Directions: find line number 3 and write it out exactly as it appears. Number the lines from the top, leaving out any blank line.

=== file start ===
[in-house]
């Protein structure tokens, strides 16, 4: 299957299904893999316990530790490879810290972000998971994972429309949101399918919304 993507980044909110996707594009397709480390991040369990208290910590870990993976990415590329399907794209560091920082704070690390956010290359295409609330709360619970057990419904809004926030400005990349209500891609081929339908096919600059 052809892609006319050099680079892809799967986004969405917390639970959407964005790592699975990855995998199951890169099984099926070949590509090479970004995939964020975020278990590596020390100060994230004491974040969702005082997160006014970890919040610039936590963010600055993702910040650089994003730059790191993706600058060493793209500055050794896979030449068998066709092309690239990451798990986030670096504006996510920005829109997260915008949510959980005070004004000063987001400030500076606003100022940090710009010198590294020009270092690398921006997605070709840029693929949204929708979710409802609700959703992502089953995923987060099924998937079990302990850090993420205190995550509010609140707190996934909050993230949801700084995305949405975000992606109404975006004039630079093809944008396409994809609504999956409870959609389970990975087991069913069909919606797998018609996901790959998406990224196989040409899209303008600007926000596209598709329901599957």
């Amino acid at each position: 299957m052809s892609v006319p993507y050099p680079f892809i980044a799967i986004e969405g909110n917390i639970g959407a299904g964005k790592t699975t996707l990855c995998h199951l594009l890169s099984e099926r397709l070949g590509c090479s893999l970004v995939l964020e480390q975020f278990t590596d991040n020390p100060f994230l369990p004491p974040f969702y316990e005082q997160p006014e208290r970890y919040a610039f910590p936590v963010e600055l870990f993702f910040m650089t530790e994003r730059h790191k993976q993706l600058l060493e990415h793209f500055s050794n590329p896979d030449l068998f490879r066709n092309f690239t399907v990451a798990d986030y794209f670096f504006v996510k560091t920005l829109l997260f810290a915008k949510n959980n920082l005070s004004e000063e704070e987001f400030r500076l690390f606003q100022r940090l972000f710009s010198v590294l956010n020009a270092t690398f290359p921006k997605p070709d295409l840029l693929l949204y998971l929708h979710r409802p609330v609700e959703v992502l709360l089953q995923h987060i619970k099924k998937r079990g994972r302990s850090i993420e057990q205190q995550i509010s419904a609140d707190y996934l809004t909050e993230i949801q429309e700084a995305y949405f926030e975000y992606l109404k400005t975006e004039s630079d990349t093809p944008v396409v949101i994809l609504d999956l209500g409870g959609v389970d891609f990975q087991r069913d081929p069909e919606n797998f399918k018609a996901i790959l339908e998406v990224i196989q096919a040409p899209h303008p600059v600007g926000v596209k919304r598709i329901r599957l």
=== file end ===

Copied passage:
């Amino acid at each position: 299957m052809s892609v006319p993507y050099p680079f892809i980044a799967i986004e969405g909110n917390i639970g959407a299904g964005k790592t699975t996707l990855c995998h199951l594009l890169s099984e099926r397709l070949g590509c090479s893999l970004v995939l964020e480390q975020f278990t590596d991040n020390p100060f994230l369990p004491p974040f969702y316990e005082q997160p006014e208290r970890y919040a610039f910590p936590v963010e600055l870990f993702f910040m650089t530790e994003r730059h790191k993976q993706l600058l060493e990415h793209f500055s050794n590329p896979d030449l068998f490879r066709n092309f690239t399907v990451a798990d986030y794209f670096f504006v996510k560091t920005l829109l997260f810290a915008k949510n959980n920082l005070s004004e000063e704070e987001f400030r500076l690390f606003q100022r940090l972000f710009s010198v590294l956010n020009a270092t690398f290359p921006k997605p070709d295409l840029l693929l949204y998971l929708h979710r409802p609330v609700e959703v992502l709360l089953q995923h987060i619970k099924k998937r079990g994972r302990s850090i993420e057990q205190q995550i509010s419904a609140d707190y996934l809004t909050e993230i949801q429309e700084a995305y949405f926030e975000y992606l109404k400005t975006e004039s630079d990349t093809p944008v396409v949101i994809l609504d999956l209500g409870g959609v389970d891609f990975q087991r069913d081929p069909e919606n797998f399918k018609a996901i790959l339908e998406v990224i196989q096919a040409p899209h303008p600059v600007g926000v596209k919304r598709i329901r599957l």